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From Dismissal to Embrace: Wall Street Heavyweights Pivot Towards Crypto

Source: Crypto Cow / Pexels

The crypto industry is starting to turn even the biggest players on Wall Street to its side, with BlackRock being one of the biggest examples. 

The company’s founder and CEO, Larry Fink, was recorded saying that Bitcoin is “an index of money laundering” back in 2017. 

Six years later, in 2023, the chief of the world’s largest asset manager submitted an application for Bitcoin spot ETF with the US SEC.

He then praised Bitcoin, saying that it could revolutionize finance and saying that it is digitizing gold.

Major Wall Street players are changing their minds about crypto

Fink is not the only one who seemingly had a change of heart about BTC. Ken Griffin, another billionaire financier, called the crypto sectors a “jihadist call” against the USD as recently as two years ago.

These days, however, Citadel Securities, his electronic trading company, started backing a platform that allows institutional investors to trade digital currencies

Even Fidelity Investments, the largest 401(k) administrator in the US, is trying to get into crypto on several fronts.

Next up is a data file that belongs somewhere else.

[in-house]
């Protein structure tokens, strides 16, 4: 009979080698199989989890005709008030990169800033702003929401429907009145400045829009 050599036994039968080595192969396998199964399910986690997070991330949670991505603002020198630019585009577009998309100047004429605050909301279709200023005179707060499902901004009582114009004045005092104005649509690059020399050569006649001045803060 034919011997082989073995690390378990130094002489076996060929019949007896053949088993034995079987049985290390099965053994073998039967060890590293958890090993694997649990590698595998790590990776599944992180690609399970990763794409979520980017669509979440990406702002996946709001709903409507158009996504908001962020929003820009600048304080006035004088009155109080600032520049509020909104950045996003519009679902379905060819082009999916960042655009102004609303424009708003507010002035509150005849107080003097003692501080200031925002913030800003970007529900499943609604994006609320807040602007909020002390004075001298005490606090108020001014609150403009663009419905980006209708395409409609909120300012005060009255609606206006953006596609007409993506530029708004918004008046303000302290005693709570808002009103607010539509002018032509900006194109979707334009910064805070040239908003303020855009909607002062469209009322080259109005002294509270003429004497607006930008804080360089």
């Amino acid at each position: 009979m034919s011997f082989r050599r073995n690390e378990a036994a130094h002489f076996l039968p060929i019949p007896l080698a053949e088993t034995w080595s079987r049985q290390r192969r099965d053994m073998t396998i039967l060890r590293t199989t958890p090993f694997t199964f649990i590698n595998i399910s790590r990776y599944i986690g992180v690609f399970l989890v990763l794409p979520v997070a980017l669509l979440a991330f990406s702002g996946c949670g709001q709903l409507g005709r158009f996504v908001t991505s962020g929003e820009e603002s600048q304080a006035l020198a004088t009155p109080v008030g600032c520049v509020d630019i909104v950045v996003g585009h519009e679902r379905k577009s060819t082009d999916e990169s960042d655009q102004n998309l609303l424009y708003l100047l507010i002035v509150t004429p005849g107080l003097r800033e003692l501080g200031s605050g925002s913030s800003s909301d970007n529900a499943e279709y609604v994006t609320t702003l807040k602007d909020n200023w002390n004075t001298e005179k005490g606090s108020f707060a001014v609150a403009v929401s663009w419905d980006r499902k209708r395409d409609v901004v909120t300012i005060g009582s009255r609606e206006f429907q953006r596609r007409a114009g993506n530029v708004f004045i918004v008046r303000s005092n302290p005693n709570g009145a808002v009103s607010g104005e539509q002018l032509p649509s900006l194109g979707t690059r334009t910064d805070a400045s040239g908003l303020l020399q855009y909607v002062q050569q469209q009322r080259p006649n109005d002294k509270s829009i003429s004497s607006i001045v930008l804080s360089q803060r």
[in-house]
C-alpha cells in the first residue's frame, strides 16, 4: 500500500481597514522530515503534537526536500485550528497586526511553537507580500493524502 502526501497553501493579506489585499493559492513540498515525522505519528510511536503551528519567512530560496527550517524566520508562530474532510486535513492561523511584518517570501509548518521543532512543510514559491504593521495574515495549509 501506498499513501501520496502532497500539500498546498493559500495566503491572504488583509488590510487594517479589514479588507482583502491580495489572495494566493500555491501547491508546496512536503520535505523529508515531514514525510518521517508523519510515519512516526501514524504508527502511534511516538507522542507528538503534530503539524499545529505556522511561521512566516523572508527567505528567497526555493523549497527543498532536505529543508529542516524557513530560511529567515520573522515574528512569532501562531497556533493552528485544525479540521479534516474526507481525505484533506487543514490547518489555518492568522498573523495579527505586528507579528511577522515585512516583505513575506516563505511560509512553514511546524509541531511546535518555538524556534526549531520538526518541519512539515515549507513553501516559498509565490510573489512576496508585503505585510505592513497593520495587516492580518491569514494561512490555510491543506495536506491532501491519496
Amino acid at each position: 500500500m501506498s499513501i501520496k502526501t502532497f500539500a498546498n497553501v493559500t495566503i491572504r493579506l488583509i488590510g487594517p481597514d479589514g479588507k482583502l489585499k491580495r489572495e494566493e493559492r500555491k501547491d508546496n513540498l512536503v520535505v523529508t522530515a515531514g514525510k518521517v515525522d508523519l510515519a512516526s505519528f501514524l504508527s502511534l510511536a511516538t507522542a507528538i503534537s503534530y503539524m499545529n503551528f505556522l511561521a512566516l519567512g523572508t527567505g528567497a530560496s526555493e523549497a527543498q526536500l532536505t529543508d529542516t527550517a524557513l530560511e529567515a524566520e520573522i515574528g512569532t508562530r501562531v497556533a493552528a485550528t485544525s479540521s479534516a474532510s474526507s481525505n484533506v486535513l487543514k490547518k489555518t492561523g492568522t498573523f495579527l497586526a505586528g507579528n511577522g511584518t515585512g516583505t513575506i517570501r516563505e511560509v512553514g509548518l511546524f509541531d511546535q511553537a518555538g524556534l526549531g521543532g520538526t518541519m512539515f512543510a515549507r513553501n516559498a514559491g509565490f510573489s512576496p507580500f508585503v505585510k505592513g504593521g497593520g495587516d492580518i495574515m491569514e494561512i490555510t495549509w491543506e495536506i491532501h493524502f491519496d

Fidelity allowed workers to start investing a portion of their retirement savings in Bitcoin in 2022, while its subsidiary, Fidelity Digital Assets, started investing in EDX, a new crypto exchange. 

Furthermore, Fidelity also filed for a Bitcoin spot ETF less than two weeks after BlackRock.

Initially, the crypto industry players intended to try and break Wall Street and Washington’s grip on the financial system in the US. 

Now, however, it appears that the crypto industry is going to assimilate Wall Street and allow it to join its ranks. While this is an impressive move, it also happened while the crypto sector was at its weakest. 

It is far down from its peak due to a year-long crypto winter, and the US SEC renewed its efforts to disable the crypto sector in the country.

Traditional finance is adopting the weakened crypto industry

Due to the current situation in the US, the crypto sector’s development finds itself at a crossroads in the country. 

A year of price drops, company meltdowns and bankruptcies has had a negative impact on the interest in digital assets. The regulators cracked down on the industry, its companies, and their executives.

Entrepreneurs have been criminally charged, while celebrity endorsers have been publicly shamed. However, financial giants saw this as an opportunity to profit by allowing users a pared-back menu of crypto products and services.

What the companies have to offer is unlikely to come with the regulators’ ire, so many are willing to accept these offerings.

The question now is whether the crypto industry’s ambition to democratize finance can survive this treatment. 

VanEck’s Matthew Sigel said that assets often move from weak to strong hands during bear markets, and that this is seemingly happening to crypto, as well.

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